During this part, don’t forget to ask for non-functional requirements. Ask about the expected load, the size of data to store, the number of users to handle, and the expected performance of the system. The answers to these questions will guide your decisions as you go along. Do a rough calculation of required bandwidth, storage capacity and possibly also the yearly cost of running the system.
Start with drawing a very rough sketch of the system you intend to build. Lay out the bare minimum of parts needed to fulfil the functional requirements on the highest level. Think of things like data flowing into and out of the system, data and file storage, and front-end components.
Then start fleshing the sketch out by adding elements that solve the non-functional requirements. Add load-balancers, caches and elements of distributed systems as needed. Think about how data should be stored. Does the scenario include users searching for data? Is there a need for reporting or sending notifications? Is the system read-heavy or write-heavy? The answers to those questions will help you decide on which type of storage to use.
When the bird’s eye view is finished, start thinking about how to structure data, and what users and other systems can do with that data. Approach it as if you are designing a simple API. Identify the main operations from a user perspective, and from an integrations perspective. Write down 5-10 functions that your API should expose.
Designing the API should help you identify data entities, so the next step is to draw the structure of those entities. Define which entities exist, how they relate to each other, and how to identify them. Draw a simple database table diagram, or a UML diagram.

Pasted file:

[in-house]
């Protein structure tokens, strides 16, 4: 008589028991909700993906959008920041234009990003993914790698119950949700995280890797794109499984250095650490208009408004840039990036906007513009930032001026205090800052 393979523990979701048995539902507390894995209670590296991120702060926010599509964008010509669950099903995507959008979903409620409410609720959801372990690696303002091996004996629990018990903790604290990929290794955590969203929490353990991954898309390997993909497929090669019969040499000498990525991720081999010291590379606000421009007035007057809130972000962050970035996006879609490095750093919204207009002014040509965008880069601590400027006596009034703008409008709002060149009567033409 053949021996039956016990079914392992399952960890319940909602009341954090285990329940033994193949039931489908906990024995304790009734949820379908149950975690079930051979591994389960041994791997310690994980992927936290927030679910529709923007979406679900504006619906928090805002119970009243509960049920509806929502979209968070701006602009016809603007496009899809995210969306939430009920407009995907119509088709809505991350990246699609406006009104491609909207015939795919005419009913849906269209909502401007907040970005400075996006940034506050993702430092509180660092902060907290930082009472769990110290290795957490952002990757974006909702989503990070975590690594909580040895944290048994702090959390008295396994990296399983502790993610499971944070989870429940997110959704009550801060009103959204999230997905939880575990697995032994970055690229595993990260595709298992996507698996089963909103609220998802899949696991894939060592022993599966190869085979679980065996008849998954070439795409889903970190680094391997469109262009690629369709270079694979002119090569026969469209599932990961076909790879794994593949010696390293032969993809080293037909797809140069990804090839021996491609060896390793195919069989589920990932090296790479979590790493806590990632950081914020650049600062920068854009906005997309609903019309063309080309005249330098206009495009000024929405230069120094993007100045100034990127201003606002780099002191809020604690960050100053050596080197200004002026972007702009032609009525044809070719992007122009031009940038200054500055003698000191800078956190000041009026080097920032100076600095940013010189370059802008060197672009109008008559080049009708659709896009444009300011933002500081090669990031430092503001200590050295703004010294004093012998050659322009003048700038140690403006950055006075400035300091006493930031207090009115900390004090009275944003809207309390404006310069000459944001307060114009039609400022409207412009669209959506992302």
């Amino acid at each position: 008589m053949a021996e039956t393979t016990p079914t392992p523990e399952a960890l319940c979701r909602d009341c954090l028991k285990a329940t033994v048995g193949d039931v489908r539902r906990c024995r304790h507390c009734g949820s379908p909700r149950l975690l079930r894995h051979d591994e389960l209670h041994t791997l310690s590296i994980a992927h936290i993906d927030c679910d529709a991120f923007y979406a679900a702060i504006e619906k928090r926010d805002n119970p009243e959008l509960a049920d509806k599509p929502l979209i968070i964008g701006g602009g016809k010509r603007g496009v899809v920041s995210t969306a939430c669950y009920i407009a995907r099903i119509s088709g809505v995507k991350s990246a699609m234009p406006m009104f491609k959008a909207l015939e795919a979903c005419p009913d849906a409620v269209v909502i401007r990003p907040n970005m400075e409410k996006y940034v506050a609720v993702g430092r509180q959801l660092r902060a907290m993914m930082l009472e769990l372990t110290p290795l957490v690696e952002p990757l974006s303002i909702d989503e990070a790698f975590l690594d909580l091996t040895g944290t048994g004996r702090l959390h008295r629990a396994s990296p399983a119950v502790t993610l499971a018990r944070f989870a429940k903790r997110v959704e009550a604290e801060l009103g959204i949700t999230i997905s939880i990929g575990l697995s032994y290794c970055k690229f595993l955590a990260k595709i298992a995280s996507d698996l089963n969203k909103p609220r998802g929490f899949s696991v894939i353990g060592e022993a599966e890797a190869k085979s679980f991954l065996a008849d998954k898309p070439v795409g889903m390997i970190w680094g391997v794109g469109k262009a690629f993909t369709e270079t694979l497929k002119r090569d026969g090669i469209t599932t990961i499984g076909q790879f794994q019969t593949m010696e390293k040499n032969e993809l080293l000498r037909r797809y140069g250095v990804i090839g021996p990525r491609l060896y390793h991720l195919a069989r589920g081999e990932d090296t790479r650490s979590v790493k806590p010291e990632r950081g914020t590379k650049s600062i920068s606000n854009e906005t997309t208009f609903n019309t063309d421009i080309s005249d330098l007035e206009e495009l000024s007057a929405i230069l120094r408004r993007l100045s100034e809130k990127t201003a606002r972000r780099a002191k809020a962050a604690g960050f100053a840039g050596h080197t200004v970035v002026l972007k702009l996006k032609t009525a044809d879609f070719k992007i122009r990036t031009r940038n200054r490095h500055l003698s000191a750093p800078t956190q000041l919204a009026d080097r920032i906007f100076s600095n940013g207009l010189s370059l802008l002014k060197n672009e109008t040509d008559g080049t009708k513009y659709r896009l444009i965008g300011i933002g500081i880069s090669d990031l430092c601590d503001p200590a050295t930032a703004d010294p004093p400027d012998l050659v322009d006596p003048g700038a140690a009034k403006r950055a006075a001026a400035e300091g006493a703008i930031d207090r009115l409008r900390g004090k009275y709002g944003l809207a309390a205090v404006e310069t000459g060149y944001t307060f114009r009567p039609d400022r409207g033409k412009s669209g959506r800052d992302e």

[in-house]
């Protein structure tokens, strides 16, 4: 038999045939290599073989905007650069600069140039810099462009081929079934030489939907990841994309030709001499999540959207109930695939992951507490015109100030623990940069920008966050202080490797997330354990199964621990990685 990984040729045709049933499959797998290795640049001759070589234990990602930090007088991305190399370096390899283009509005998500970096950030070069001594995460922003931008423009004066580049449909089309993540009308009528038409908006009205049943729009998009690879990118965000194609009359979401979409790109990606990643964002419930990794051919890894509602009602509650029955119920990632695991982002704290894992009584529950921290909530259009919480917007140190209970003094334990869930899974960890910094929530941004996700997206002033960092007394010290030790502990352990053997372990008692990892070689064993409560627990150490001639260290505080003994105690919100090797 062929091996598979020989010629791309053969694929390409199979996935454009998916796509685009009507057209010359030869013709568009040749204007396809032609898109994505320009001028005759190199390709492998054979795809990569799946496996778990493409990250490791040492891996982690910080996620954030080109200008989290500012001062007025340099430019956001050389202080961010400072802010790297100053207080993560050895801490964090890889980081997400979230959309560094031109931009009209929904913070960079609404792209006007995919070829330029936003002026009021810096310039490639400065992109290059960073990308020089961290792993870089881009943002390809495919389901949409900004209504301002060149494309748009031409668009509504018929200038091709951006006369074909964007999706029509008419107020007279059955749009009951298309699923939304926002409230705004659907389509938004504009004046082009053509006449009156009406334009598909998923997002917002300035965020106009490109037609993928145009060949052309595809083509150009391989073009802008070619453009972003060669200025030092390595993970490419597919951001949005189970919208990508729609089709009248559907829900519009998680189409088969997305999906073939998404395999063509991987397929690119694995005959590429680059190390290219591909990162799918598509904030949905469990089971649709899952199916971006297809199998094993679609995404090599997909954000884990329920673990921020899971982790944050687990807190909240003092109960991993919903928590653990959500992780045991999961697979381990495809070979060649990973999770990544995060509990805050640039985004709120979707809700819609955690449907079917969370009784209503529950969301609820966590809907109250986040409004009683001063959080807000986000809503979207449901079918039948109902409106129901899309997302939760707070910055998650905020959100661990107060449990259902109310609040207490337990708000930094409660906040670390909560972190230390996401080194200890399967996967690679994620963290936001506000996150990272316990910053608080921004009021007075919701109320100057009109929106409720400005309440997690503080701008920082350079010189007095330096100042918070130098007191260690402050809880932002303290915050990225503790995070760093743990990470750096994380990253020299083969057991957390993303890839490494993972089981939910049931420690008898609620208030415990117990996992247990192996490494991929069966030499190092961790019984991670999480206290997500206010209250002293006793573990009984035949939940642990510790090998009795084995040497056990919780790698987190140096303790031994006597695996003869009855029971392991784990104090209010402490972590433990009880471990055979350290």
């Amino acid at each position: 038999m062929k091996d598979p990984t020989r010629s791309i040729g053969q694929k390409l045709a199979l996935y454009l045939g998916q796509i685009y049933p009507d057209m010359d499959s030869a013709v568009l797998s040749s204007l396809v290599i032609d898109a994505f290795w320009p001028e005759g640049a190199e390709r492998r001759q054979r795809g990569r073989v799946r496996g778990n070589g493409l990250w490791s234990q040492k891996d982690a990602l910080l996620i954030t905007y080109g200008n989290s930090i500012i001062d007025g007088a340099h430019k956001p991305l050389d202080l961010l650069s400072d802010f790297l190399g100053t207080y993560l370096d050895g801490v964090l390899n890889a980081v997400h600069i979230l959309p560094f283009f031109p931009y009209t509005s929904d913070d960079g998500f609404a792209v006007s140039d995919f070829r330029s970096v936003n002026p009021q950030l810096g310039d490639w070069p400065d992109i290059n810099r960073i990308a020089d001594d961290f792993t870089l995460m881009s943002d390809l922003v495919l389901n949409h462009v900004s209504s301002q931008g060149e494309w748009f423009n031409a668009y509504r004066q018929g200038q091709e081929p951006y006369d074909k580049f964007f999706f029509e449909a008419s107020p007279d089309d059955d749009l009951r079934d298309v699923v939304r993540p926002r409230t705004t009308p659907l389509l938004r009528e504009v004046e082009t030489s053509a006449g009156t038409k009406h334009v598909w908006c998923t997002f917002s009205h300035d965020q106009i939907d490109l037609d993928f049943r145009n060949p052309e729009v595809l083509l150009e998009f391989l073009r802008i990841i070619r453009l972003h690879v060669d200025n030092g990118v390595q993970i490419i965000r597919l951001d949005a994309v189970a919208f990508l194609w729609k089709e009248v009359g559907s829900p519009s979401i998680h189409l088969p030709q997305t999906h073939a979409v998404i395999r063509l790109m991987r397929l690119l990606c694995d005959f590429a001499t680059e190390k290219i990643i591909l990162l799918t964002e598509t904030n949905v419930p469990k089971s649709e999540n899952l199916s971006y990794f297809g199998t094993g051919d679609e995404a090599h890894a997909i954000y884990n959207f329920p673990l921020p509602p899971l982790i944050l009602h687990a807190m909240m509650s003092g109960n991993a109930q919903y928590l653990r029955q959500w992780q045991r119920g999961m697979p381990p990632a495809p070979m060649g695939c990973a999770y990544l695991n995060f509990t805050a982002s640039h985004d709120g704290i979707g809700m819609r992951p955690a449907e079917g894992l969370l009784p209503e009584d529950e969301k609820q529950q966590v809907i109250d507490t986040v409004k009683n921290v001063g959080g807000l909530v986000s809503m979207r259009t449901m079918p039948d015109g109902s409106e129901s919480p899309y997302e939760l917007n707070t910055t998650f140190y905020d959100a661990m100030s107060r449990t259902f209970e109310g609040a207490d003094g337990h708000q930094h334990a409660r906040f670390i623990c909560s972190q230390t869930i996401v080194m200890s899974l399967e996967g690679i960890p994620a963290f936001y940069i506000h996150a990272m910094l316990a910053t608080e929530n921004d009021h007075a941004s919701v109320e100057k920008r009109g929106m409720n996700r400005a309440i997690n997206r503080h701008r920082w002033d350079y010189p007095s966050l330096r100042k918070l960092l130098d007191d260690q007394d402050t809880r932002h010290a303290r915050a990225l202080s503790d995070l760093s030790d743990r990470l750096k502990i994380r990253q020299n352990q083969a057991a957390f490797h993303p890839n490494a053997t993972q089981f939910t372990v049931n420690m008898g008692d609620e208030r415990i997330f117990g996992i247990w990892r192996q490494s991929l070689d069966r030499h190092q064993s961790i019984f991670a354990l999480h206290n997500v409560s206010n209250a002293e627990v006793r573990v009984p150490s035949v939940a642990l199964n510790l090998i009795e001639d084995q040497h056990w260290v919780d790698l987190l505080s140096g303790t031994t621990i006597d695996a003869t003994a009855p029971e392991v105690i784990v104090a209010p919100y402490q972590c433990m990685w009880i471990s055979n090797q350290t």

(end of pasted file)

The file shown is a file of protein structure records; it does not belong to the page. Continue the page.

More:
If the interviewers have given you continuous feedback, you already have an idea about which components to dive deeper into. Otherwise, pick out a couple of the elements you have already drawn, or ask the interviewers what parts of the system they are most interested in.
What you focus on now depends very much on the type of system you are being asked to build. Generally, you should discuss more advanced features and technologies. Every solution to a problem also comes with its own challenges, so it’s important that you are able to suggest different options, and show that you understand the tradeoffs.
This part is where the interviewers are looking for your actual experience with a wide range of technologies, and it will generally guide their decision about moving forward with you or not. In the Deep Dive segment of the rest of the series, I will take the opportunity to show you various technologies that you should know about when applying for a position on this level.
Every interview is different, and even though these techniques will help you stay focused, they are definitely not enough. You also need to show creativity, demonstrate deep technical knowledge, and to communicate clearly. So in addition to what I will show you in the rest of the series, you’ll need to work on your communication and presentation skills. Practice your handwriting. Work on rhetoric and posture. Think of your non-verbal communication. If you land a job on the senior or principal level, the case interview isn’t the only time you will stand in front of people to present or defend what you have built.